Does it really matter if a manager comes from the lower leagues to a higher one? Human nature is much the same at all levels?- and the key element in being a manager is — MAN MANAGEMENT in any occupation. Did Arsene Wenger, for example, have a brilliant playing career at the very top level, or experience of handling premiership players? I don’t think so, and neither did his good friend(?) at Chelsea, or Eddie Howe, and many others? And how many world=class players failed utterly as managers? I accept that Russll Slade could find it difficult when players ask him how many international caps and other medals he had to his name, or how many promotions he has to his CV, et cetera, but that is not a major obstacle. His biggest problem, I think, is that he was effectively appointed by Vincent Tan and is thus seen by many as Vincemt Tan’s yes-man, which is a despicable slur on anyone’s character, and does not chime with what people who know Russell Slade have said about him. And for his part, Vincent Tan has the great disadvantage of admitting that he knew nothing about football, and even worse, that he comes from a faraway country where very few people look as if they hail originally from South Wales! Therein lies the arrogance of Old Imperialism – self-satisfied, insular, brainless, and unjustified. At least give him and his money, plus the manager a chance to prove all the jump-on-the bandwagon Mafiosi utterly wrong. Roll on next season!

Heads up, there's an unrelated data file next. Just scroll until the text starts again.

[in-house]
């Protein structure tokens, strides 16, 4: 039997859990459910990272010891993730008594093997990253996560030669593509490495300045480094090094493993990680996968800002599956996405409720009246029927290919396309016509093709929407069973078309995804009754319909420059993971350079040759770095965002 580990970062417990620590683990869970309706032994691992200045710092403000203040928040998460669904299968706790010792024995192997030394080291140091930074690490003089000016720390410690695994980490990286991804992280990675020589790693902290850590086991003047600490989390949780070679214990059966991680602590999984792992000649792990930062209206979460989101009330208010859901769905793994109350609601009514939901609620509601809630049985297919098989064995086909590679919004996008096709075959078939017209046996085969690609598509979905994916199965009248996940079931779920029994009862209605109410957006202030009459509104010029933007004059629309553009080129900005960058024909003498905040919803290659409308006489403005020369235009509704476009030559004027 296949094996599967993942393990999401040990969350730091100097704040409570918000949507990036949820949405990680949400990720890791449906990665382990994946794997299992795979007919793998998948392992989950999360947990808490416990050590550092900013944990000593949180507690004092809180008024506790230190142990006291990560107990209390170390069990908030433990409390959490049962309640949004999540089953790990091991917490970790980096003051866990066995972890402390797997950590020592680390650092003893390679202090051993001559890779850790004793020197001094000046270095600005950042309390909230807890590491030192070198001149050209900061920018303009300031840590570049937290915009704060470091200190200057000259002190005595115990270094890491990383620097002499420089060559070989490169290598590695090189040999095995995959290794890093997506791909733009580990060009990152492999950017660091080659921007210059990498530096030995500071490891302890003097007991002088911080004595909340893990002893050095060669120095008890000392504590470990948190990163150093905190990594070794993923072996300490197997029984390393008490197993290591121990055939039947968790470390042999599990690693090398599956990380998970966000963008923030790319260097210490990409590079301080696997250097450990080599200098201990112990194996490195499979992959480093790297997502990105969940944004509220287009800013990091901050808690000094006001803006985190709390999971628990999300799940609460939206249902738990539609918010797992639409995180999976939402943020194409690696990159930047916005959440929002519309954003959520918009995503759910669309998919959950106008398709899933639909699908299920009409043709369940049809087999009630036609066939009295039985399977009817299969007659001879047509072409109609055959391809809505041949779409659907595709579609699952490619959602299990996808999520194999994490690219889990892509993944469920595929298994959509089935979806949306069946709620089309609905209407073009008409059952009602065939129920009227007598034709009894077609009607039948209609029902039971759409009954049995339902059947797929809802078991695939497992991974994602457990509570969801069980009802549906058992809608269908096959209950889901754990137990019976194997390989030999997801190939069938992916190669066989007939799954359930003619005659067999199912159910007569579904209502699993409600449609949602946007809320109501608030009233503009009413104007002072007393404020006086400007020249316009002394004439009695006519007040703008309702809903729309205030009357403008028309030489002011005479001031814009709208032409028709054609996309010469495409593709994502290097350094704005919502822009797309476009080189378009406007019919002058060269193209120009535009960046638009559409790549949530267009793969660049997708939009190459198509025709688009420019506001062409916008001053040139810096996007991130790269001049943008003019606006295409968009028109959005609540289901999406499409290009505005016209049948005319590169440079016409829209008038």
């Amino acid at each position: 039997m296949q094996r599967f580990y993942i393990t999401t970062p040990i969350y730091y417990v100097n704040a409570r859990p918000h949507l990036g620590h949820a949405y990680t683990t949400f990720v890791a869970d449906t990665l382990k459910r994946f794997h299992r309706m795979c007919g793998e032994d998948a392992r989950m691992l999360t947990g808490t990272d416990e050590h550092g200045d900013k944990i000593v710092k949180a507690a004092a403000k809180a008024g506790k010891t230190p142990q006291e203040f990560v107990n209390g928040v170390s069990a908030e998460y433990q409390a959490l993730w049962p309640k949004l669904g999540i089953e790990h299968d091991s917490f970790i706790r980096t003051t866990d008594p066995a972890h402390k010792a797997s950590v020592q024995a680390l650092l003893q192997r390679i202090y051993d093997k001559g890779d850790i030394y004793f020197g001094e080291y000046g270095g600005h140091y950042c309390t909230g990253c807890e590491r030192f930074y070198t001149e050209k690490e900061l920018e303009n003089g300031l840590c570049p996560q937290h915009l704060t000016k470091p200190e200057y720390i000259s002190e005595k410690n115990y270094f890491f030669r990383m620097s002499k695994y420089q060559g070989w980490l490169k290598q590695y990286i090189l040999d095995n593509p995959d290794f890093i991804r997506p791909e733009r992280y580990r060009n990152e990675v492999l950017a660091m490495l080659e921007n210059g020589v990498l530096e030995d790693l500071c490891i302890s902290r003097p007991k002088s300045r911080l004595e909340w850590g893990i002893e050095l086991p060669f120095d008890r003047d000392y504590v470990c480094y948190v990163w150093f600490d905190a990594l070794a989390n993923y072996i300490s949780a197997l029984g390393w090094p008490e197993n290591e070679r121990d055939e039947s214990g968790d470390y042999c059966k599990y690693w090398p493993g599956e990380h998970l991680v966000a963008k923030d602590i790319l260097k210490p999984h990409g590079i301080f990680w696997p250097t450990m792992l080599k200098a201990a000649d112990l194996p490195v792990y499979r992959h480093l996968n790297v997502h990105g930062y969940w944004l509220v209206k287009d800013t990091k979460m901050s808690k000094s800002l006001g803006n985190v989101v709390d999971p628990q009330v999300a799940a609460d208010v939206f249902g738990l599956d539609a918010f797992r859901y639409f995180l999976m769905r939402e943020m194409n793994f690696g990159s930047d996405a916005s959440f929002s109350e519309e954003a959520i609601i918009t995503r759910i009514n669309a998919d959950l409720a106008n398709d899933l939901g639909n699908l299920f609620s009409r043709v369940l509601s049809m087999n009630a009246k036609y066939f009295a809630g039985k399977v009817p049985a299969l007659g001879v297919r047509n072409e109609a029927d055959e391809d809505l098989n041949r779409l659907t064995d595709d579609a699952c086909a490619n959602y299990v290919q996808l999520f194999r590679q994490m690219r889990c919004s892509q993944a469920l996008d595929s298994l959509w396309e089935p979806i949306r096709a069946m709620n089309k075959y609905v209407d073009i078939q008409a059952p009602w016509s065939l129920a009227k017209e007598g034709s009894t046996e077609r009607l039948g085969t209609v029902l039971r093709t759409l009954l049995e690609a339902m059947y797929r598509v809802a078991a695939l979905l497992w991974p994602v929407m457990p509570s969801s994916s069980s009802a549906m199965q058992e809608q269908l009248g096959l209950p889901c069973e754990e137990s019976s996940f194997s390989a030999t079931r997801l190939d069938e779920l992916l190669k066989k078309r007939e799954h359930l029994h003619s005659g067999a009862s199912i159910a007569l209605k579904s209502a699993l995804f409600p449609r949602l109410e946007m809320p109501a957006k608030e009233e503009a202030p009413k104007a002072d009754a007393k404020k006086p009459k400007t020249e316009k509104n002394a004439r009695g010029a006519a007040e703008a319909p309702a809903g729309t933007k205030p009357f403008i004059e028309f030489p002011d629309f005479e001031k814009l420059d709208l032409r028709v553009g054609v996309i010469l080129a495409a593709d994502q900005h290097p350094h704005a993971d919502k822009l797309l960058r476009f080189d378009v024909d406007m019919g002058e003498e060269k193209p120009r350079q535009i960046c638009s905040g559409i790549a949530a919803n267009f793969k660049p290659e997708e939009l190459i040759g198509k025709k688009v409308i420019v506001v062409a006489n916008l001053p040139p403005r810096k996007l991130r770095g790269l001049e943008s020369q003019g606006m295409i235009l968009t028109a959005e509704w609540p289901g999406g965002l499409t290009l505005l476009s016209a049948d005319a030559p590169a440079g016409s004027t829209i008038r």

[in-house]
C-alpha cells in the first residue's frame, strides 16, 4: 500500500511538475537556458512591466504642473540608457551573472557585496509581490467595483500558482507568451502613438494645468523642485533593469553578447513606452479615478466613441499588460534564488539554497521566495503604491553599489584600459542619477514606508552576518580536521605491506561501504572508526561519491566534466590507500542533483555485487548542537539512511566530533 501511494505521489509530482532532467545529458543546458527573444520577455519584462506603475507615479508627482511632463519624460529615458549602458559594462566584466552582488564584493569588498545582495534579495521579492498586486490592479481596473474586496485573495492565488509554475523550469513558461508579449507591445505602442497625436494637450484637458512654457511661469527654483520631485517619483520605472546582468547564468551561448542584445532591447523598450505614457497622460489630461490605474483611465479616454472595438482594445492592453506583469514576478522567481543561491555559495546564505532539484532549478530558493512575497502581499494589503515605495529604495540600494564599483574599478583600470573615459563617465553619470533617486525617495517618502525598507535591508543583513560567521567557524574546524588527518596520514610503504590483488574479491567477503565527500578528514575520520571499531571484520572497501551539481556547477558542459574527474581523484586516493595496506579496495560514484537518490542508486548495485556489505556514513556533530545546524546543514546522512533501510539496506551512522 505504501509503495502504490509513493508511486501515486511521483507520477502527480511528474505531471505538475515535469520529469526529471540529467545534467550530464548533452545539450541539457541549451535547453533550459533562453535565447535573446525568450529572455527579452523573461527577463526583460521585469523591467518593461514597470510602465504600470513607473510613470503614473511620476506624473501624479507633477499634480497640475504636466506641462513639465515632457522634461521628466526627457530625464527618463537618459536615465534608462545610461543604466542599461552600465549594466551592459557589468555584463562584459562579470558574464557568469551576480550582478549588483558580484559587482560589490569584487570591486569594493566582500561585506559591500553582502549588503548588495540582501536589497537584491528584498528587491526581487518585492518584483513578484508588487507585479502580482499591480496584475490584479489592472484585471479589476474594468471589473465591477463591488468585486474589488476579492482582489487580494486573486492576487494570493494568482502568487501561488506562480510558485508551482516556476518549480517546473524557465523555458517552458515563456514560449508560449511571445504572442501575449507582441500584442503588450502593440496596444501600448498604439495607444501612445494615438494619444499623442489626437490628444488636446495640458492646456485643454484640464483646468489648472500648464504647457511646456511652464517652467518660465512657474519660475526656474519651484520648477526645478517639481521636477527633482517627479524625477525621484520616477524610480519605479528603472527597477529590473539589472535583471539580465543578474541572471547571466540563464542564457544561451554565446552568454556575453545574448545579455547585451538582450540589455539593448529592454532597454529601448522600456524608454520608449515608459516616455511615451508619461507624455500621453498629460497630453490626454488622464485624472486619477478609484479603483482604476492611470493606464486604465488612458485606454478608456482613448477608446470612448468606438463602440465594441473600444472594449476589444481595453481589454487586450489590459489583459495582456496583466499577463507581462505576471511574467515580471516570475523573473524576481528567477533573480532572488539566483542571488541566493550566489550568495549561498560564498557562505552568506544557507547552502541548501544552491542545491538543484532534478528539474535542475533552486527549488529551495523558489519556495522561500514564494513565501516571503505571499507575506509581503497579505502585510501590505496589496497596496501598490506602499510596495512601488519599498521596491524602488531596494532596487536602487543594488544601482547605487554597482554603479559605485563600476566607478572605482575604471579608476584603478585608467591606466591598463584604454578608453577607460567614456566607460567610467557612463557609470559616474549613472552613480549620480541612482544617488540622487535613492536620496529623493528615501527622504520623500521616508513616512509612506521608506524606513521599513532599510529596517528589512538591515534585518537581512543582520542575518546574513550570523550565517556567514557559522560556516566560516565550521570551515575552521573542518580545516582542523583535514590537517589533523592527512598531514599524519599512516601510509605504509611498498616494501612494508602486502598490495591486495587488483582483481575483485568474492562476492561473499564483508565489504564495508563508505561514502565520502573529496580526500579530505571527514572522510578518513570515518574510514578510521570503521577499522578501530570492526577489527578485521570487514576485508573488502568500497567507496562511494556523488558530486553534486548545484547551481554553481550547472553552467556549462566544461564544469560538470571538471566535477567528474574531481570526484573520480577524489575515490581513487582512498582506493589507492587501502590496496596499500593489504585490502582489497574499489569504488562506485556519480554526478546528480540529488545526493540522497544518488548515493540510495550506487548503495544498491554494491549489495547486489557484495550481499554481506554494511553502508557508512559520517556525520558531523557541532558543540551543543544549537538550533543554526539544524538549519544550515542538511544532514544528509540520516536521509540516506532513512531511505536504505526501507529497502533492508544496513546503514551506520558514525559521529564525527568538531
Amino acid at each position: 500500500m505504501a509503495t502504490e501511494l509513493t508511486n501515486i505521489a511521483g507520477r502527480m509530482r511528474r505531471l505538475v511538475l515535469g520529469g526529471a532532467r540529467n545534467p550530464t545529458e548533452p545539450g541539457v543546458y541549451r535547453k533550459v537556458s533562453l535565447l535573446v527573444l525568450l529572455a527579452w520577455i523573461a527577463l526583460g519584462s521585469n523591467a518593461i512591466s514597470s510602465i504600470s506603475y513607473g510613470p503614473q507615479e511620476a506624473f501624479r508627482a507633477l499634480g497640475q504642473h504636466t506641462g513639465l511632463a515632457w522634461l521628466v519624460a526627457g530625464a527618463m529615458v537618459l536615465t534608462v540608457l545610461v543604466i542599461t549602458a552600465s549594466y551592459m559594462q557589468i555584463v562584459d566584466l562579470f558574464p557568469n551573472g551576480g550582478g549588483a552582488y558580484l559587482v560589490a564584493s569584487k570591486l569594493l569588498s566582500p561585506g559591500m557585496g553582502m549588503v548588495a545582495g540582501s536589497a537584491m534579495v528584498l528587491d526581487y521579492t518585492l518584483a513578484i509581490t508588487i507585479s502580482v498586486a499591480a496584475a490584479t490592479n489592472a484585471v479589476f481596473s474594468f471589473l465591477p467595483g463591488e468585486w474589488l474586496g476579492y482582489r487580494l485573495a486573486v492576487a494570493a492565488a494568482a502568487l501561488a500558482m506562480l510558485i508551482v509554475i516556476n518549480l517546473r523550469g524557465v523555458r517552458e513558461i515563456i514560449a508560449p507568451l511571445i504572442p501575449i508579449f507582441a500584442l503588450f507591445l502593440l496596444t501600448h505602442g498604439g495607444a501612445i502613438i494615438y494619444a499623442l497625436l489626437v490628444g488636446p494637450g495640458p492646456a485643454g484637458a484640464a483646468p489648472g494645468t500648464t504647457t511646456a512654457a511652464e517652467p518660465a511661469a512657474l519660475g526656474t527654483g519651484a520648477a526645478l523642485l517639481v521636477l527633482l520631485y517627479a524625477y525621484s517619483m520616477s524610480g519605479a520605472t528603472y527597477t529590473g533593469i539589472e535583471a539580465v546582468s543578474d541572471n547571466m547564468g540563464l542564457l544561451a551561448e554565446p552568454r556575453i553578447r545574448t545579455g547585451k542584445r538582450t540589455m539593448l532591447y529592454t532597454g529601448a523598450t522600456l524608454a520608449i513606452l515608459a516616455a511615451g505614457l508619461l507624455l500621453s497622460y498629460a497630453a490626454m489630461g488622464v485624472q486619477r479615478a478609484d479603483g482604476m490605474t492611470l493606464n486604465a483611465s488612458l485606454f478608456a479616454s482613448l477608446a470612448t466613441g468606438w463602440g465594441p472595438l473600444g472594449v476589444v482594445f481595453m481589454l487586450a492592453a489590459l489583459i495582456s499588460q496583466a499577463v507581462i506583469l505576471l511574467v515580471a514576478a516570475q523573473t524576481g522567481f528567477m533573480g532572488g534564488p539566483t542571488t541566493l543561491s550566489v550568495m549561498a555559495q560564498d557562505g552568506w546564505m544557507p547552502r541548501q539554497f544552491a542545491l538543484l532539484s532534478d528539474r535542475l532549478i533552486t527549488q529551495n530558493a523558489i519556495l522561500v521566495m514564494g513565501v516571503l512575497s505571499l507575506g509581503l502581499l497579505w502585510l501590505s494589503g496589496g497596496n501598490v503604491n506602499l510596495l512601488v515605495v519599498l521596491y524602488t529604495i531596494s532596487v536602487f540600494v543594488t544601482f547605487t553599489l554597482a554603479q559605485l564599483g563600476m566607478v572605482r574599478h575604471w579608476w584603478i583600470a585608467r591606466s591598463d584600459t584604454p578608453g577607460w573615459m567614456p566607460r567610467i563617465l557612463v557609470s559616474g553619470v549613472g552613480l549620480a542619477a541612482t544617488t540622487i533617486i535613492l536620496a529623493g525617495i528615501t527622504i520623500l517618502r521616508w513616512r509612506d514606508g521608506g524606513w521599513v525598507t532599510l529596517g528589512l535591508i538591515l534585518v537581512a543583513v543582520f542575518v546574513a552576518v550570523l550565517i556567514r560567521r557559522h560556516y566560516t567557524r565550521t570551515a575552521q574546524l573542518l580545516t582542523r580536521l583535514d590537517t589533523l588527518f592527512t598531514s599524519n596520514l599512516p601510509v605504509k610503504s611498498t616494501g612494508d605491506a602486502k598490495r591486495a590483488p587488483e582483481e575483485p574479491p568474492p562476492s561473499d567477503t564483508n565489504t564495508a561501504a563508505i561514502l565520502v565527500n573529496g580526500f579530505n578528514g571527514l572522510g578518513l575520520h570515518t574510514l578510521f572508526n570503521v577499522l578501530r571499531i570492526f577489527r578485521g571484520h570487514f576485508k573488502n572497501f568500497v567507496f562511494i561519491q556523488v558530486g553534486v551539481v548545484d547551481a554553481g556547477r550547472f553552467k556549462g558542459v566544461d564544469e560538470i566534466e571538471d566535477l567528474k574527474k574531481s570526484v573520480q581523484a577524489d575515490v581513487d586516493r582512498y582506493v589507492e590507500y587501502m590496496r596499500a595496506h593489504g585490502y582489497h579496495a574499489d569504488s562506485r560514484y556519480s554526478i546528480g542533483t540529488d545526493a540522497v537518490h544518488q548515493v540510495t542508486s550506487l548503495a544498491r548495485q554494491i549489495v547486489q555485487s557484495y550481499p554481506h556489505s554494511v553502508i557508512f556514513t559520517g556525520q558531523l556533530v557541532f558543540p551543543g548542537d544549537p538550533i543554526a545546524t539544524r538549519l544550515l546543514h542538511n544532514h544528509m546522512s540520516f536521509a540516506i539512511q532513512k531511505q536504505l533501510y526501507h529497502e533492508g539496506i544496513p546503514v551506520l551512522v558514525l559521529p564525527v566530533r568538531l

2. Dai Woosnam says:

    Thanks Paul for a very thoughtful piece, as usual. And your kind mention of me at the end.

    As you suggest, we do not always agree, but we always agree to disagree in an AGREEABLE way …and even though I favour otiose exclamation marks, I try not to let my language get too excitable !!

    As do you normally: I say “normally” because my eyebrow was raised somewhat when I noted your use of the word “crap”!!

    It is funny ain’t it, how when Joe Soap hits a 70 yard pass it is called “hoofing it” or “long ball crap”, but when Glenn Hoddle or Charlie Adam does it, it is called VISION ?!!

    But hey…we will agree to differ there. Thanks again, Paul, for the positive name-check you gave me.

    Loved the wisdom of AMO’s comment above: he is spot-on in his assertion that several top managers could never “cut it” as players (and conversely of course, many top players could never “cut it” as managers: Tony Adams, Bobby Charlton and Bobby Moore, to name just three).

    Think about it folks: you do not have to be a top chef to know that the fish is off and reeking to high heaven. Or be a master carpenter to know that the table wobbles.

    And a final thought from me on Russell Slade. He is a safe pair of hands: nothing more, nothing less.

    Hey…STRIKE those last 4 words!

    He is a LOT more.

    He is a man of unimpeachable moral fibre. Don’t take my word for it: take Barry Hearn’s.

    Hearn is some shrewd cookie. He knows CHARACTER in a person when he sees it. He has met enough bad-uns in the murky world of boxing (not to mention, snooker and darts!)

    Take these remarks uttered a few days before Orient fell at the final hurdle:

    Get these tweets, just as he sold Leyton Orient to the Italians, and they were threatening RS with the sack:

    And look what has just happened to Orient without Russell Slade.